Targeted Muscle Reinnervation:
Control Your Prosthetic Arm With Thought
To say loss of an arm changes your life is an understatement. Tasks you once took for granted now pose a significant challenge. Prosthetic devices help, but they can be quite difficult to control, requiring unnatural movements of small chest muscles.
Scientists at the Rehabilitation Institute of Chicago (RIC) have developed a surgical procedure to reassign nerves that once controlled the arm and hand you lost, to your pectoral muscles. By reassigning these nerves, doctors can make it possible for people who have had upper-arm amputations to control their prosthetic devices by merely thinking about the action they want to perform. Once experimental, this innovative procedure is now available to the public.
People who undergo this "targeted muscle reinnervation" (TMR) surgery will be fitted with and trained to use a commercially available myoelectric prosthetic arm. No experimental “bionic” arms are available at this time.
Who Might Benefit from TMR Surgery?
Those interested in undergoing the procedure to reassign their nerves allowing them to better control their prosthetic arm must undergo a rigorous medical review process to determine their viability. In general, patients must meet the following criteria:
- Amputation above the elbow or at the shoulder within the last 10 years. Ideal candidates will have had their amputations in the last five years
- Children must be at least 14-years old and meet a minimum weight requirement
- Those born missing part or all of their arm and those suffering nerve damage, degeneration or paralysis are not candidates for this procedure
- Successful use of a powered device is beneficial
Clinical information about TMR for surgeons, prosthetists, occupational therapists, and patients can be found here
What is Involved in TMR Surgery?
The process from the start until you return home with your new device can take about a year or longer. There are four phases involved, and then we consider you to have a “lifelong partnership” with RIC for follow-ups or necessary therapy or repairs.
You can expect your experience to reflect the following sequence.
Phase One: Viability Review
RIC experts will review your medical records and, if appropriate, physically examine you to determine if this procedure is right for you. This can take one to two months, depending on the arrival of medical records and scheduling.
Phase Two: Financial and Medical Clearance
We will ensure that you are medically sound to undergo the surgery procedure. We also will work with you to secure insurance approvals for both the procedure and the prosthetic device. Once the insurance approvals are in, then you will need to decide whether to move forward, based on your ability to pay your portion of the hospital costs as well as the medical equipment cost. This can take from two weeks to six months, depending on your insurance plan.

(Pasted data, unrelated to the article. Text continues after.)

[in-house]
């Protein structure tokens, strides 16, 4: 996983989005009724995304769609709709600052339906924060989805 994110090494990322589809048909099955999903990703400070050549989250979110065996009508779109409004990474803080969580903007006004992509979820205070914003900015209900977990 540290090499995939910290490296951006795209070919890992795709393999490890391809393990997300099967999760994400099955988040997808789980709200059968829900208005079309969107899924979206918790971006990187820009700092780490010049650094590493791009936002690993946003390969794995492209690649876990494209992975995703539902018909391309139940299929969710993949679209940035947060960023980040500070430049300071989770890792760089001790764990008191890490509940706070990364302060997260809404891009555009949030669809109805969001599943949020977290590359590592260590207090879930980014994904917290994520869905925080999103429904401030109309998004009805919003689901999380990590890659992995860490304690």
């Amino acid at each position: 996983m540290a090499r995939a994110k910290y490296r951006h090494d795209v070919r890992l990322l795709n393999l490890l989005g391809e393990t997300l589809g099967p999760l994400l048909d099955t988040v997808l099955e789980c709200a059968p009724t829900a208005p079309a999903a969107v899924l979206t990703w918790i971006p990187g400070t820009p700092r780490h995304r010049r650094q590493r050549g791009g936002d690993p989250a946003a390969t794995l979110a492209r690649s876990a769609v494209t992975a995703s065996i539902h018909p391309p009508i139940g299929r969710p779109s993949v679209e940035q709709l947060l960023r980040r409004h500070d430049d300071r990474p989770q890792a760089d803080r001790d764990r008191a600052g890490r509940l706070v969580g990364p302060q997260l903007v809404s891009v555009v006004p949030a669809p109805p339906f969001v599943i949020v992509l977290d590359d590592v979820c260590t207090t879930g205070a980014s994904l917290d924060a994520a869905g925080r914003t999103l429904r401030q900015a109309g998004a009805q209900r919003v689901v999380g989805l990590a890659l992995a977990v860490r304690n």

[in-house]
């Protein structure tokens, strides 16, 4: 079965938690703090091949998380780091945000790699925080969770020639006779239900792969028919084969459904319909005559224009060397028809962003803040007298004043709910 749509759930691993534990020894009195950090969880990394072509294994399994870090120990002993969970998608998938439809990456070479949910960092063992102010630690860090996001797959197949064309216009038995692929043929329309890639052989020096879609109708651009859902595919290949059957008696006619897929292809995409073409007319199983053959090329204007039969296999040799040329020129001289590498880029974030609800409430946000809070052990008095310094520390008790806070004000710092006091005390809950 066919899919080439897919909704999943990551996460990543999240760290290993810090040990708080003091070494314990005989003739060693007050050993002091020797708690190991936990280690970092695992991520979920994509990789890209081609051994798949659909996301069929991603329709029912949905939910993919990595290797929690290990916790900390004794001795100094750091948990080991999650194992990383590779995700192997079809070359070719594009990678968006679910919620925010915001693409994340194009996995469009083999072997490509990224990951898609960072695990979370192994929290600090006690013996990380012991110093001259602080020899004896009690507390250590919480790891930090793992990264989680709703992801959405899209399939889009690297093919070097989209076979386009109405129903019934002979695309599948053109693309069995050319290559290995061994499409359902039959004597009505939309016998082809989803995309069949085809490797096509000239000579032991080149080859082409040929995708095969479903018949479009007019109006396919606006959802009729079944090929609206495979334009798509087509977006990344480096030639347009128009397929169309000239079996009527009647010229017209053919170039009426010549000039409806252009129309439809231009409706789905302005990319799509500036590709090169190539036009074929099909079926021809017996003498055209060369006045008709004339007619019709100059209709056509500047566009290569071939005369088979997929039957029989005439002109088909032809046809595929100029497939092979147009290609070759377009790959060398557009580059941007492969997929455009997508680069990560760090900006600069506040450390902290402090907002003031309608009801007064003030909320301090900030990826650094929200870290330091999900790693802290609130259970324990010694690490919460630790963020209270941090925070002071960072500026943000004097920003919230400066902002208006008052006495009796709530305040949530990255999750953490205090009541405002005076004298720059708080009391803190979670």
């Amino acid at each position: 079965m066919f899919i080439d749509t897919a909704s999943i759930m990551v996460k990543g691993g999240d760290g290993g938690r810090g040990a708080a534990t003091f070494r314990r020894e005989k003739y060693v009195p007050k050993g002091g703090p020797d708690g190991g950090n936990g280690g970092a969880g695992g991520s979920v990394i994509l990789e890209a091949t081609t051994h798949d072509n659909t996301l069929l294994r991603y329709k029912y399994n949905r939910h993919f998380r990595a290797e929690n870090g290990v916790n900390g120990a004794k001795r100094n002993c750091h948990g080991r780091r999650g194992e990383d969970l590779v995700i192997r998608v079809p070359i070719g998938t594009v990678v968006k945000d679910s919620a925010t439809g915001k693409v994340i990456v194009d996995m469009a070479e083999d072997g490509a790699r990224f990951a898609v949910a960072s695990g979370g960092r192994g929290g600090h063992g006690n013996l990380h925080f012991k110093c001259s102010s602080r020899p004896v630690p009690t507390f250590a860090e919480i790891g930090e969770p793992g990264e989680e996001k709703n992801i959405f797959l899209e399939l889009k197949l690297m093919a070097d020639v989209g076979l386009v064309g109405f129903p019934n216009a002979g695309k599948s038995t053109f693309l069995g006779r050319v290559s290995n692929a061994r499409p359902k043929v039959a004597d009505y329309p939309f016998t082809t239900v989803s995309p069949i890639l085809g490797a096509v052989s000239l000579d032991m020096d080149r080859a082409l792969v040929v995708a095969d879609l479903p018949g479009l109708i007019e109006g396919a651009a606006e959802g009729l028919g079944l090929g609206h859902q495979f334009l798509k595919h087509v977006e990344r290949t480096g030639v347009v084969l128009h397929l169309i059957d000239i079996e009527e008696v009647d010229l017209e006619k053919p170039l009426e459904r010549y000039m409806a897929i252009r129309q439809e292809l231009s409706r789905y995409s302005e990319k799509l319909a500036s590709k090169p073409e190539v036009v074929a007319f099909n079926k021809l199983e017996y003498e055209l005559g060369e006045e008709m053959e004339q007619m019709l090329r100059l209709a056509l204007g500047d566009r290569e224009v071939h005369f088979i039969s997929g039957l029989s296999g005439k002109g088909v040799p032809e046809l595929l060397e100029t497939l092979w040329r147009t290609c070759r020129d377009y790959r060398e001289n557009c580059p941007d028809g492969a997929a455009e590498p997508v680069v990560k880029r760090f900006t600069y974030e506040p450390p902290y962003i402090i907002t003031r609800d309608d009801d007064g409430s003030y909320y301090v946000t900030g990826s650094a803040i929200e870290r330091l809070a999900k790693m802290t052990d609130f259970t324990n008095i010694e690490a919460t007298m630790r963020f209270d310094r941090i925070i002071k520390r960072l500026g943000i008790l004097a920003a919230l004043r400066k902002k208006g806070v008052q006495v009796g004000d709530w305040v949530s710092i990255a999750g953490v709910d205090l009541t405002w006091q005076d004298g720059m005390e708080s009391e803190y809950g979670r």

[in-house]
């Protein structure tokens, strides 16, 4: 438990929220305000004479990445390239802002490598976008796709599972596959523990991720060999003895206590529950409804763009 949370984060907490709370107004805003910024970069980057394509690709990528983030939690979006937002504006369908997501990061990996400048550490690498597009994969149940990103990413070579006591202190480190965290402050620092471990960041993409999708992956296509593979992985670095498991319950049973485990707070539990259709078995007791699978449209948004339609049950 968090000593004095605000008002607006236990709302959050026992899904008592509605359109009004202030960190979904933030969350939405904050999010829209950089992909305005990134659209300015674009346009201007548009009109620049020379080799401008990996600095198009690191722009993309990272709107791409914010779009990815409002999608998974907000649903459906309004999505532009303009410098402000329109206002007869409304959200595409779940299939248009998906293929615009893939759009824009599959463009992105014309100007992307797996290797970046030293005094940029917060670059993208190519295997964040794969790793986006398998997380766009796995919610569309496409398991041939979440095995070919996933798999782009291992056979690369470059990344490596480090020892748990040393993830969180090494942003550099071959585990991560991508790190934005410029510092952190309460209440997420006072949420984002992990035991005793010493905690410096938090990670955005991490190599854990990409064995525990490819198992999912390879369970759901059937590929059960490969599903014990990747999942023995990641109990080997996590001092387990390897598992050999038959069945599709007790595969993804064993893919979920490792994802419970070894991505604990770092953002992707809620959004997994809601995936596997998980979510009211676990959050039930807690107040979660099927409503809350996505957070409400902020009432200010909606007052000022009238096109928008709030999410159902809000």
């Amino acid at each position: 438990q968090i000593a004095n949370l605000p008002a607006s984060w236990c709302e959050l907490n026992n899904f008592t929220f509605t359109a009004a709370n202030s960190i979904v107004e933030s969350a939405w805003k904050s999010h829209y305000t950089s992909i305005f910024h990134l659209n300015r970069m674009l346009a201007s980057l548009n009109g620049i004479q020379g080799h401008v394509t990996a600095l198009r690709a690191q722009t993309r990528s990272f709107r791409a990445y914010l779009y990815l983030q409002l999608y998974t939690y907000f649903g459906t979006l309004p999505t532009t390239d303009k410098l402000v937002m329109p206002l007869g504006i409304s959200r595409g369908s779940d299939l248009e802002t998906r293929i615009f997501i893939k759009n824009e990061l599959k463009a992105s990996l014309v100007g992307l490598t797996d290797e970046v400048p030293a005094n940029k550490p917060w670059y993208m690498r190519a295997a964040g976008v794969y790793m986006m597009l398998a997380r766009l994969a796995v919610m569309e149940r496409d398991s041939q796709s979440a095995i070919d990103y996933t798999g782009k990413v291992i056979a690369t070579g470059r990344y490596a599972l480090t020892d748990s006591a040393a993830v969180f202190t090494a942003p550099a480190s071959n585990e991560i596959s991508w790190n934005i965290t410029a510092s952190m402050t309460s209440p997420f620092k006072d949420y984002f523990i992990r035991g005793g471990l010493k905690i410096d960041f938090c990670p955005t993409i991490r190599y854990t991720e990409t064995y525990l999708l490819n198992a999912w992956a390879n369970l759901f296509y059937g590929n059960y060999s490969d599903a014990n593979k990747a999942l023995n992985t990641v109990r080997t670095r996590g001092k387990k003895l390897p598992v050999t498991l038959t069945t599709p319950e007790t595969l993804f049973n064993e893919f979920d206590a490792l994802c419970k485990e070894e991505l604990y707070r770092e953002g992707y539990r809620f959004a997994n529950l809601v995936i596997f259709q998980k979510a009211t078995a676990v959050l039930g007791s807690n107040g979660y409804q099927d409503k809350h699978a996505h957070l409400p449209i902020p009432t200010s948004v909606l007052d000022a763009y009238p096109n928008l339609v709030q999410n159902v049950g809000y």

Phase Three: Surgery and Muscle Reinnervation
Surgery will be scheduled a minimum of six weeks from the time a decision is made to proceed. Assuming the surgery goes smoothly, you can expect a two-day stay at Northwestern Memorial Hospital.
You will then go home and wait five to six months for the nerves to regrow, at which point you will return to RIC for an evaluation of the nerve development. You also may meet with a prosthetist for revisions to your current prosthetic device if the fit has changed after surgery. The time allotted for this entire phase is six to eight months.
Phase Four: Device Fitting and Training
Once you have healed and the nerves have had a chance to grow, your prosthetic arm will be custom-built to correspond to your newly reinnervated muscles. You will undergo several fittings as the arm is built, as well as physical and occupational therapy to develop the muscles in your chest and your core so you can support the new prosthetic. This process takes about two months, and generally consists of two or three two-week visits.
Once your arm has been fitted and you return home with it, we recommend you see a prosthetist every six months for maintenance. If you do not live in Chicago, you can do that in your hometown. An RIC prosthetist will address socket repairs and mechanical issues, depending on the problem. We will recommend that you call RIC to discuss any problems you have to determine if you need to come in.
How Do I Start the TMR Process?
To find out if you are a candidate for targeted muscle reinnervation, call our dedicated line at 1-800-354-7342 (or 312-238-1000 locally) and ask for the TMR office, ext. 6035.